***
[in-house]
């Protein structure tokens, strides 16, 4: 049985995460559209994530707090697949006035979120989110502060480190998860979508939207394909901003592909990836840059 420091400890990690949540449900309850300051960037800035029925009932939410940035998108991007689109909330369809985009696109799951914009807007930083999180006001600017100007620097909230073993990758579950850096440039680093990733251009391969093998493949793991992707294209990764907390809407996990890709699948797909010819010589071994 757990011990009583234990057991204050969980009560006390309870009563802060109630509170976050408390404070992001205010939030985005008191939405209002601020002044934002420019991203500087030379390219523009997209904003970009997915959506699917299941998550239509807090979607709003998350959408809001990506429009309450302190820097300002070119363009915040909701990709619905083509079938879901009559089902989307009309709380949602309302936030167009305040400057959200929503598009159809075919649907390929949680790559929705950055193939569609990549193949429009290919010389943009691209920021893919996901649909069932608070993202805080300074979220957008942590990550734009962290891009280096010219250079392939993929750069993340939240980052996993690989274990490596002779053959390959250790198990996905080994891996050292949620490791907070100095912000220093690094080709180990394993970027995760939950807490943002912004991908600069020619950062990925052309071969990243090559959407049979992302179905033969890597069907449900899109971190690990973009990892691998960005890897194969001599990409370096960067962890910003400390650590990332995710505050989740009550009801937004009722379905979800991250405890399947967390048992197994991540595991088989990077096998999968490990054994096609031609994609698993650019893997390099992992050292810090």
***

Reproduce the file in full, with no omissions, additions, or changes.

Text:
[in-house]
């Protein structure tokens, strides 16, 4: 049985995460559209994530707090697949006035979120989110502060480190998860979508939207394909901003592909990836840059 420091400890990690949540449900309850300051960037800035029925009932939410940035998108991007689109909330369809985009696109799951914009807007930083999180006001600017100007620097909230073993990758579950850096440039680093990733251009391969093998493949793991992707294209990764907390809407996990890709699948797909010819010589071994 757990011990009583234990057991204050969980009560006390309870009563802060109630509170976050408390404070992001205010939030985005008191939405209002601020002044934002420019991203500087030379390219523009997209904003970009997915959506699917299941998550239509807090979607709003998350959408809001990506429009309450302190820097300002070119363009915040909701990709619905083509079938879901009559089902989307009309709380949602309302936030167009305040400057959200929503598009159809075919649907390929949680790559929705950055193939569609990549193949429009290919010389943009691209920021893919996901649909069932608070993202805080300074979220957008942590990550734009962290891009280096010219250079392939993929750069993340939240980052996993690989274990490596002779053959390959250790198990996905080994891996050292949620490791907070100095912000220093690094080709180990394993970027995760939950807490943002912004991908600069020619950062990925052309071969990243090559959407049979992302179905033969890597069907449900899109971190690990973009990892691998960005890897194969001599990409370096960067962890910003400390650590990332995710505050989740009550009801937004009722379905979800991250405890399947967390048992197994991540595991088989990077096998999968490990054994096609031609994609698993650019893997390099992992050292810090």